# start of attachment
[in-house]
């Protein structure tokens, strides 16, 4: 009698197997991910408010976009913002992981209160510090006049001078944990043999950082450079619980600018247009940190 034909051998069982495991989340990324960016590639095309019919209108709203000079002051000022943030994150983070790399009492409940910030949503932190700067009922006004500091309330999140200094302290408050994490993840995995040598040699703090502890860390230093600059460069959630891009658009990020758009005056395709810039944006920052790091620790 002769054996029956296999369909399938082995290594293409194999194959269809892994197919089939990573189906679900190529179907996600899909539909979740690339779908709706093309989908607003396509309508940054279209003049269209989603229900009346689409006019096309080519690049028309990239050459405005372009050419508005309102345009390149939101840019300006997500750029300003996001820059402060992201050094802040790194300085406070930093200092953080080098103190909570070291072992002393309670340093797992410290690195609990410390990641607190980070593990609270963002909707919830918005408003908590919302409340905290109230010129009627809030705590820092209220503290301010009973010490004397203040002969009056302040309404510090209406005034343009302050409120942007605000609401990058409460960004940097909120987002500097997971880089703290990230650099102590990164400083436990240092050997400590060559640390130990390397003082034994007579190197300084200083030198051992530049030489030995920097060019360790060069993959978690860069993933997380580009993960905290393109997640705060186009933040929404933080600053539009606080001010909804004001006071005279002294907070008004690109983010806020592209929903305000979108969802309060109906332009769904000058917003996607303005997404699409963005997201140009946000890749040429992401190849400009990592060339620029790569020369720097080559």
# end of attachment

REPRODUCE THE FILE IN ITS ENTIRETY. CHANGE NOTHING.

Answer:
[in-house]
């Protein structure tokens, strides 16, 4: 009698197997991910408010976009913002992981209160510090006049001078944990043999950082450079619980600018247009940190 034909051998069982495991989340990324960016590639095309019919209108709203000079002051000022943030994150983070790399009492409940910030949503932190700067009922006004500091309330999140200094302290408050994490993840995995040598040699703090502890860390230093600059460069959630891009658009990020758009005056395709810039944006920052790091620790 002769054996029956296999369909399938082995290594293409194999194959269809892994197919089939990573189906679900190529179907996600899909539909979740690339779908709706093309989908607003396509309508940054279209003049269209989603229900009346689409006019096309080519690049028309990239050459405005372009050419508005309102345009390149939101840019300006997500750029300003996001820059402060992201050094802040790194300085406070930093200092953080080098103190909570070291072992002393309670340093797992410290690195609990410390990641607190980070593990609270963002909707919830918005408003908590919302409340905290109230010129009627809030705590820092209220503290301010009973010490004397203040002969009056302040309404510090209406005034343009302050409120942007605000609401990058409460960004940097909120987002500097997971880089703290990230650099102590990164400083436990240092050997400590060559640390130990390397003082034994007579190197300084200083030198051992530049030489030995920097060019360790060069993959978690860069993933997380580009993960905290393109997640705060186009933040929404933080600053539009606080001010909804004001006071005279002294907070008004690109983010806020592209929903305000979108969802309060109906332009769904000058917003996607303005997404699409963005997201140009946000890749040429992401190849400009990592060339620029790569020369720097080559």